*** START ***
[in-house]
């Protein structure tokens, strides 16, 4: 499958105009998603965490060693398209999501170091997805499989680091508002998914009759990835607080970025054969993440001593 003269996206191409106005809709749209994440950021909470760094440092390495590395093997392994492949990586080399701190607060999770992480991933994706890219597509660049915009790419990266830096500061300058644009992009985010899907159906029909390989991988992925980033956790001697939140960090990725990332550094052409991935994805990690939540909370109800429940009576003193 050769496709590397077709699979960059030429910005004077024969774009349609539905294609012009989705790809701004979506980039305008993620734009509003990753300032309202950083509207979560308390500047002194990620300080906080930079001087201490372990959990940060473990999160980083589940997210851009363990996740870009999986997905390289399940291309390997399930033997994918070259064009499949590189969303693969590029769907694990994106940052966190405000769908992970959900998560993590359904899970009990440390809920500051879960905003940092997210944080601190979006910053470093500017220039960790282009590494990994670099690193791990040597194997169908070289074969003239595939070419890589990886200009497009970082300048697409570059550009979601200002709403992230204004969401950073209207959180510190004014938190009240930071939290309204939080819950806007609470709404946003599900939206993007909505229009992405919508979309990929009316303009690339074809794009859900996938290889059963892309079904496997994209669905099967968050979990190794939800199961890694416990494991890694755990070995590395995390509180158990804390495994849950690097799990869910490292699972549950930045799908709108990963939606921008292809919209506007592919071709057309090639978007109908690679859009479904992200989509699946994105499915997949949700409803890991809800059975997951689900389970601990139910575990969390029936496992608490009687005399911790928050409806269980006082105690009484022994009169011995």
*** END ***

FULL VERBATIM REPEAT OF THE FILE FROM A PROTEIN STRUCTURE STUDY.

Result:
[in-house]
């Protein structure tokens, strides 16, 4: 499958105009998603965490060693398209999501170091997805499989680091508002998914009759990835607080970025054969993440001593 003269996206191409106005809709749209994440950021909470760094440092390495590395093997392994492949990586080399701190607060999770992480991933994706890219597509660049915009790419990266830096500061300058644009992009985010899907159906029909390989991988992925980033956790001697939140960090990725990332550094052409991935994805990690939540909370109800429940009576003193 050769496709590397077709699979960059030429910005004077024969774009349609539905294609012009989705790809701004979506980039305008993620734009509003990753300032309202950083509207979560308390500047002194990620300080906080930079001087201490372990959990940060473990999160980083589940997210851009363990996740870009999986997905390289399940291309390997399930033997994918070259064009499949590189969303693969590029769907694990994106940052966190405000769908992970959900998560993590359904899970009990440390809920500051879960905003940092997210944080601190979006910053470093500017220039960790282009590494990994670099690193791990040597194997169908070289074969003239595939070419890589990886200009497009970082300048697409570059550009979601200002709403992230204004969401950073209207959180510190004014938190009240930071939290309204939080819950806007609470709404946003599900939206993007909505229009992405919508979309990929009316303009690339074809794009859900996938290889059963892309079904496997994209669905099967968050979990190794939800199961890694416990494991890694755990070995590395995390509180158990804390495994849950690097799990869910490292699972549950930045799908709108990963939606921008292809919209506007592919071709057309090639978007109908690679859009479904992200989509699946994105499915997949949700409803890991809800059975997951689900389970601990139910575990969390029936496992608490009687005399911790928050409806269980006082105690009484022994009169011995």